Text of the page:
2018 ACA rates now live....

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dm200
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Re: 2018 ACA rates now live....

Post by dm200 » Sat Oct 28, 2017 3:43 pm

Yes - very scary to be on your own for insurance before Medicare. Complicated story - but my wife and I had huge health insurance monthly costs for premiums before Medicare (for me) and Obamacare (for her). Now we are noth on Medicare. For those not yet Medicare eligible - we seem to be hading back to these very high costs and some reductions on coverage that have already started.

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MichaelRpdx
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Re: 2018 ACA rates now live....

Post by MichaelRpdx » Sat Oct 28, 2017 5:20 pm

MP123 wrote:
Sat Oct 28, 2017 3:10 pm
MichaelRpdx wrote:
Sat Oct 28, 2017 2:44 pm
ray.james wrote:
Fri Oct 27, 2017 5:06 pm
This thread has been very disheartening. For someone who plans on early retirement it is downright frightening to do so.
As a new retiree I can state the scares are no worse than those provided via market volatility. If you can manage your income to stay under 400% of the federal poverty level, for 2017 that was $64,960 for a couple, you can control your health insurance costs.
But if you accidentally make $10 more than the $64,960 you expected you have to pay $20,000/yr in unsubsidized health care insurance for two people.

Seems pretty crazy to me. Something as simple as a slightly larger capital gain distribution than you expected might catapult you into the unsubsidized area.
If you're that close to the threshold you need to manage your income better. Note, the difference is $12,924, not $20,000
I'll admit the threshold is very abrupt.
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michaeljc70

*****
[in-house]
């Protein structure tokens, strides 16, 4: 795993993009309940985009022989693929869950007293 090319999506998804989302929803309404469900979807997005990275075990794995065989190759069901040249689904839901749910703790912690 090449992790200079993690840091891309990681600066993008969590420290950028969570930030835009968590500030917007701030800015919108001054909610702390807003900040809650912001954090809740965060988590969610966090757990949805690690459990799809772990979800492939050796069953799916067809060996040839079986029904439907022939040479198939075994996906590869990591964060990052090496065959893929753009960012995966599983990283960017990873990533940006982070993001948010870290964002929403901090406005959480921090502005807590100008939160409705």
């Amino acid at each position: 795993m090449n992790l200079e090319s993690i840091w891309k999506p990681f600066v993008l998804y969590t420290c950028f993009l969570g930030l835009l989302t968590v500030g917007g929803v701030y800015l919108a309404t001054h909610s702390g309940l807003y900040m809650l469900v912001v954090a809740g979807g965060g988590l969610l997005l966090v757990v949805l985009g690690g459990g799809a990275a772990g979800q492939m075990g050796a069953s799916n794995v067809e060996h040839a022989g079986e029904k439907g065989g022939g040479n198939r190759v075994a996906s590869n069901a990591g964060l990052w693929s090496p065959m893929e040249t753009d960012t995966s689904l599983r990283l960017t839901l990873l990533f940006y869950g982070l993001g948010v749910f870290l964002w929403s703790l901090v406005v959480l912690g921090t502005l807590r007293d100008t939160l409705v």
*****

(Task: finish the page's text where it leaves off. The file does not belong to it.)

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Re: 2018 ACA rates now live....

Post by michaeljc70 » Sat Oct 28, 2017 6:41 pm

MichaelRpdx wrote:
Sat Oct 28, 2017 2:34 pm
magellan wrote:
Sat Oct 28, 2017 9:42 am
IMO, for many early retirees the biggest risk from Obamacare isn't high premiums, it's the crappy medicaid-like provider networks that have taken over individual markets around the country.

It gets worse each year and now there are many markets where you can't buy a policy that gives you access to top tier providers, either on or off the exchange.
Reviewing plans for 97202 area I find I can get coverage for any doctor or provider group I care to specify. No "crappy medicaid-like" networks here.
You are lucky. In Chicago, on the most expensive plan which is over $700 for a 47 year old, the following hospitals, which I would consider the best here, are not in network: University of Chicago, Northwestern, Rush Presbyterian.

2015
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Re: 2018 ACA rates now live....

Post by 2015 » Sun Oct 29, 2017 8:17 am

Here's a good explanation of how loss of CSR's are affecting 2018 premiums with an embedded link to state-by-state and plan strategies:

https://kff.org/health-reform/issue ... -premiums/

SrGrumpy
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Re: 2018 ACA rates now live....

Post by SrGrumpy » Sun Oct 29, 2017 9:49 am

The WSJ has a big story about the increased availability of zero-premium ACA plans, although its reference to "free health insurance" is predictably getting ripped in the comments. I think this might entice me to enter the ACA maze since it is essentially catastrophe insurance, which is all I really need as a reasonably healthy 49-year-old who strikes cash deals with my eager health providers. Unless I'm missing something?

Insurers selling Affordable Care Act plans have a compelling new pitch: free health insurance.

When sales of plans on the law’s exchanges begin Nov. 1, a growing number of consumers around the country will be able to get coverage for 2018 without paying any monthly premium, according to health insurers and an analysis of newly available federal data.

In nearly all of the 2,722 counties included in the data, some consumers will be able to obtain free health insurance because they qualify for larger federal premium subsidies that cover the full cost of a plan, according to the new analysis.


https://wsj.com/articles/more-aca-p ... 1509096602

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MichaelRpdx
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Re: 2018 ACA rates now live....

Post by MichaelRpdx » Sun Oct 29, 2017 10:02 am

SrGrumpy wrote:
Sun Oct 29, 2017 9:49 am